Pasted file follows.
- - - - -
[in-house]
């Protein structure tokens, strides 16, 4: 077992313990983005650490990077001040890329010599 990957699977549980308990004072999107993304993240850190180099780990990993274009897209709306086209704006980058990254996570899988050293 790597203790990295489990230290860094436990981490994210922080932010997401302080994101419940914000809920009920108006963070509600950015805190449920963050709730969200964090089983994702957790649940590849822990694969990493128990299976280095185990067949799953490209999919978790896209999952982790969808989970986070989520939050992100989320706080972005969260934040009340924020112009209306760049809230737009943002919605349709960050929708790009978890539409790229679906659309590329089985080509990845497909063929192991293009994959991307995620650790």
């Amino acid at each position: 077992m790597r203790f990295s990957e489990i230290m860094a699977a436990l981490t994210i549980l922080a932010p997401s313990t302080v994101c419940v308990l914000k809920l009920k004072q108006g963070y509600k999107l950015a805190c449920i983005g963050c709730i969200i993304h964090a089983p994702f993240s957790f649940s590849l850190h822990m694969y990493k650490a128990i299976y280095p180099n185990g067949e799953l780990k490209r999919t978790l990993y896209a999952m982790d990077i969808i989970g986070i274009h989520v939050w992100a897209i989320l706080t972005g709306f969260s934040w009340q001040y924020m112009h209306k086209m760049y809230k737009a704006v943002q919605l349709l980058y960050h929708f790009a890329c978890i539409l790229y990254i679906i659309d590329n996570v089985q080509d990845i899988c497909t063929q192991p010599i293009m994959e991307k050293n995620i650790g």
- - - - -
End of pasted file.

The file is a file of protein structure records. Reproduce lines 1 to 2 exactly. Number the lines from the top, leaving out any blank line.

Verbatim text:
[in-house]
């Protein structure tokens, strides 16, 4: 077992313990983005650490990077001040890329010599 990957699977549980308990004072999107993304993240850190180099780990990993274009897209709306086209704006980058990254996570899988050293 790597203790990295489990230290860094436990981490994210922080932010997401302080994101419940914000809920009920108006963070509600950015805190449920963050709730969200964090089983994702957790649940590849822990694969990493128990299976280095185990067949799953490209999919978790896209999952982790969808989970986070989520939050992100989320706080972005969260934040009340924020112009209306760049809230737009943002919605349709960050929708790009978890539409790229679906659309590329089985080509990845497909063929192991293009994959991307995620650790």